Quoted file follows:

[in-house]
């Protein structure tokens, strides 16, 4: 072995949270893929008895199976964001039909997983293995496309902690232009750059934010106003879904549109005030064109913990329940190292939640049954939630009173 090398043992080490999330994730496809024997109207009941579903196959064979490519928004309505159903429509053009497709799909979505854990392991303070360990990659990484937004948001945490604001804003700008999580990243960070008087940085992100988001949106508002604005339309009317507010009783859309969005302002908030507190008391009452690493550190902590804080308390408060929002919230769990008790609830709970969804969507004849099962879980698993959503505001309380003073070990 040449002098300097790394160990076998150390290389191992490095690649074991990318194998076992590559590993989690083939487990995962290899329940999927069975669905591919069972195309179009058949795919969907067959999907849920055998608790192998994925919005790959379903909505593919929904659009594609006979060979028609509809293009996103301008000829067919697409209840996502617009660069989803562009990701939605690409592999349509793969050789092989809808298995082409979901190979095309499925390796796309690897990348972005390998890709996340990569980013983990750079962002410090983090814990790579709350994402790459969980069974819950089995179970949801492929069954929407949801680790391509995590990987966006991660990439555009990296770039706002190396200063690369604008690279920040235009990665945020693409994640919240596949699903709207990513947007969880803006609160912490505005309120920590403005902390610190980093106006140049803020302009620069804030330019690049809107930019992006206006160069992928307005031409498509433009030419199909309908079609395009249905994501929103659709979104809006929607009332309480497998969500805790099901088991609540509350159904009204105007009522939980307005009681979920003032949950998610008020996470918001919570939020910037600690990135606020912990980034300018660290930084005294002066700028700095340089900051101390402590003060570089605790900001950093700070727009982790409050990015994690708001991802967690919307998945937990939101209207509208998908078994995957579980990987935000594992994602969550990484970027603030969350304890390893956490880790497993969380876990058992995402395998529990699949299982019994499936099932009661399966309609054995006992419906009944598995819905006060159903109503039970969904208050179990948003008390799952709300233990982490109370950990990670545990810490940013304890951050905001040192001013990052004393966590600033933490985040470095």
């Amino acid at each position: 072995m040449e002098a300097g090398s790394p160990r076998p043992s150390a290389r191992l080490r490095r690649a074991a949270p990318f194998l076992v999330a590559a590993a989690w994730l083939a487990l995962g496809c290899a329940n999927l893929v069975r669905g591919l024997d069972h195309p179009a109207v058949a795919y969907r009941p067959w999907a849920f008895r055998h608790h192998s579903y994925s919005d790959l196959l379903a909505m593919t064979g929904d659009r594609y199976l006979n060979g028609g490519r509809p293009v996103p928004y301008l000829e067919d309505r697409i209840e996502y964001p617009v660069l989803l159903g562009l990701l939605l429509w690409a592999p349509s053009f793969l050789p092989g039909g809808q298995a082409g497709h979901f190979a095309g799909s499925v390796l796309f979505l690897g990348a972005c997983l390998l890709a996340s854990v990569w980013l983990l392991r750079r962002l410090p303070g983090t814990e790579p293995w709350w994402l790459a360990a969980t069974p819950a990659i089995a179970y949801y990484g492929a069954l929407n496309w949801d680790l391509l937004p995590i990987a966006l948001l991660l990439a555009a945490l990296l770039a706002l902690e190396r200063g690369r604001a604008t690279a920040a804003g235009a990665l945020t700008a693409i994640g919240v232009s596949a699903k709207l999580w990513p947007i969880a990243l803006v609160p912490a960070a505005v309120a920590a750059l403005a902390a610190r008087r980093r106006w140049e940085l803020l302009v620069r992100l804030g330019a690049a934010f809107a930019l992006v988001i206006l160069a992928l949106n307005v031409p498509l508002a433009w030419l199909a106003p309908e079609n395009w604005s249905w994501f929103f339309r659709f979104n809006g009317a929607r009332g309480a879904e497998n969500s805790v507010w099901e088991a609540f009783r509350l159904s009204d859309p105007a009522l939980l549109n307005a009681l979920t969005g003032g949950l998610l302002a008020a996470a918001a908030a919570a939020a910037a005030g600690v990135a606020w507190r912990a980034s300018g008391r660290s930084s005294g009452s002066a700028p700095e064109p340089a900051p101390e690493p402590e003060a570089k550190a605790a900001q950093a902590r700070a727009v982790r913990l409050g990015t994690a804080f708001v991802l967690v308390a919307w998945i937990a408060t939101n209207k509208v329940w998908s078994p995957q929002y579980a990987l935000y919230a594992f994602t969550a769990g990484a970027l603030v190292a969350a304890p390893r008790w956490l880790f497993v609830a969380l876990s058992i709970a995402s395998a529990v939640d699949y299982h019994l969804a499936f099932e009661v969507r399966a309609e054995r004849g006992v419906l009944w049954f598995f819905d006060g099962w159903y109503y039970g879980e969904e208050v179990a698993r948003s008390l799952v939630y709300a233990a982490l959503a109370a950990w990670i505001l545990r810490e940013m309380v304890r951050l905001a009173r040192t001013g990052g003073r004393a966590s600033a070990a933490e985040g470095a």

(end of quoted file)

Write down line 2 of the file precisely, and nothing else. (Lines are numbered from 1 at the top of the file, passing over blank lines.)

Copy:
């Protein structure tokens, strides 16, 4: 072995949270893929008895199976964001039909997983293995496309902690232009750059934010106003879904549109005030064109913990329940190292939640049954939630009173 090398043992080490999330994730496809024997109207009941579903196959064979490519928004309505159903429509053009497709799909979505854990392991303070360990990659990484937004948001945490604001804003700008999580990243960070008087940085992100988001949106508002604005339309009317507010009783859309969005302002908030507190008391009452690493550190902590804080308390408060929002919230769990008790609830709970969804969507004849099962879980698993959503505001309380003073070990 040449002098300097790394160990076998150390290389191992490095690649074991990318194998076992590559590993989690083939487990995962290899329940999927069975669905591919069972195309179009058949795919969907067959999907849920055998608790192998994925919005790959379903909505593919929904659009594609006979060979028609509809293009996103301008000829067919697409209840996502617009660069989803562009990701939605690409592999349509793969050789092989809808298995082409979901190979095309499925390796796309690897990348972005390998890709996340990569980013983990750079962002410090983090814990790579709350994402790459969980069974819950089995179970949801492929069954929407949801680790391509995590990987966006991660990439555009990296770039706002190396200063690369604008690279920040235009990665945020693409994640919240596949699903709207990513947007969880803006609160912490505005309120920590403005902390610190980093106006140049803020302009620069804030330019690049809107930019992006206006160069992928307005031409498509433009030419199909309908079609395009249905994501929103659709979104809006929607009332309480497998969500805790099901088991609540509350159904009204105007009522939980307005009681979920003032949950998610008020996470918001919570939020910037600690990135606020912990980034300018660290930084005294002066700028700095340089900051101390402590003060570089605790900001950093700070727009982790409050990015994690708001991802967690919307998945937990939101209207509208998908078994995957579980990987935000594992994602969550990484970027603030969350304890390893956490880790497993969380876990058992995402395998529990699949299982019994499936099932009661399966309609054995006992419906009944598995819905006060159903109503039970969904208050179990948003008390799952709300233990982490109370950990990670545990810490940013304890951050905001040192001013990052004393966590600033933490985040470095």